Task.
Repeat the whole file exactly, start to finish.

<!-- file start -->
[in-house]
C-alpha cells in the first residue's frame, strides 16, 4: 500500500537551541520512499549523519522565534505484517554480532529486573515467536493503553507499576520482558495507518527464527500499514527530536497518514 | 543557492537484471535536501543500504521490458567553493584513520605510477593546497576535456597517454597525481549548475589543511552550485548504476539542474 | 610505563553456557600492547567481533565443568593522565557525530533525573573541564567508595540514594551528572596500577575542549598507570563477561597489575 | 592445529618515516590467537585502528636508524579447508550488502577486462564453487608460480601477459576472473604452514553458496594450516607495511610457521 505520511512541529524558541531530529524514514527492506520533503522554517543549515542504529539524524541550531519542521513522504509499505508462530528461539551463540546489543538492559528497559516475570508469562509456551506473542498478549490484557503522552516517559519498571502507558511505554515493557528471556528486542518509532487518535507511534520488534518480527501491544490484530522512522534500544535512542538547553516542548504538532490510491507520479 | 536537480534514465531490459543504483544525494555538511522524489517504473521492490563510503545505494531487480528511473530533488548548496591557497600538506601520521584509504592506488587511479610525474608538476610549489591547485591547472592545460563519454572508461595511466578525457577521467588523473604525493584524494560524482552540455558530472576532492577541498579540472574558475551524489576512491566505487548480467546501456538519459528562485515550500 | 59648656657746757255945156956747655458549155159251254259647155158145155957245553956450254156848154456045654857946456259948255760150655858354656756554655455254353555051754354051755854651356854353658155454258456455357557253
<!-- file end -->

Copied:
[in-house]
C-alpha cells in the first residue's frame, strides 16, 4: 500500500537551541520512499549523519522565534505484517554480532529486573515467536493503553507499576520482558495507518527464527500499514527530536497518514 | 543557492537484471535536501543500504521490458567553493584513520605510477593546497576535456597517454597525481549548475589543511552550485548504476539542474 | 610505563553456557600492547567481533565443568593522565557525530533525573573541564567508595540514594551528572596500577575542549598507570563477561597489575 | 592445529618515516590467537585502528636508524579447508550488502577486462564453487608460480601477459576472473604452514553458496594450516607495511610457521 505520511512541529524558541531530529524514514527492506520533503522554517543549515542504529539524524541550531519542521513522504509499505508462530528461539551463540546489543538492559528497559516475570508469562509456551506473542498478549490484557503522552516517559519498571502507558511505554515493557528471556528486542518509532487518535507511534520488534518480527501491544490484530522512522534500544535512542538547553516542548504538532490510491507520479 | 536537480534514465531490459543504483544525494555538511522524489517504473521492490563510503545505494531487480528511473530533488548548496591557497600538506601520521584509504592506488587511479610525474608538476610549489591547485591547472592545460563519454572508461595511466578525457577521467588523473604525493584524494560524482552540455558530472576532492577541498579540472574558475551524489576512491566505487548480467546501456538519459528562485515550500 | 59648656657746757255945156956747655458549155159251254259647155158145155957245553956450254156848154456045654857946456259948255760150655858354656756554655455254353555051754354051755854651356854353658155454258456455357557253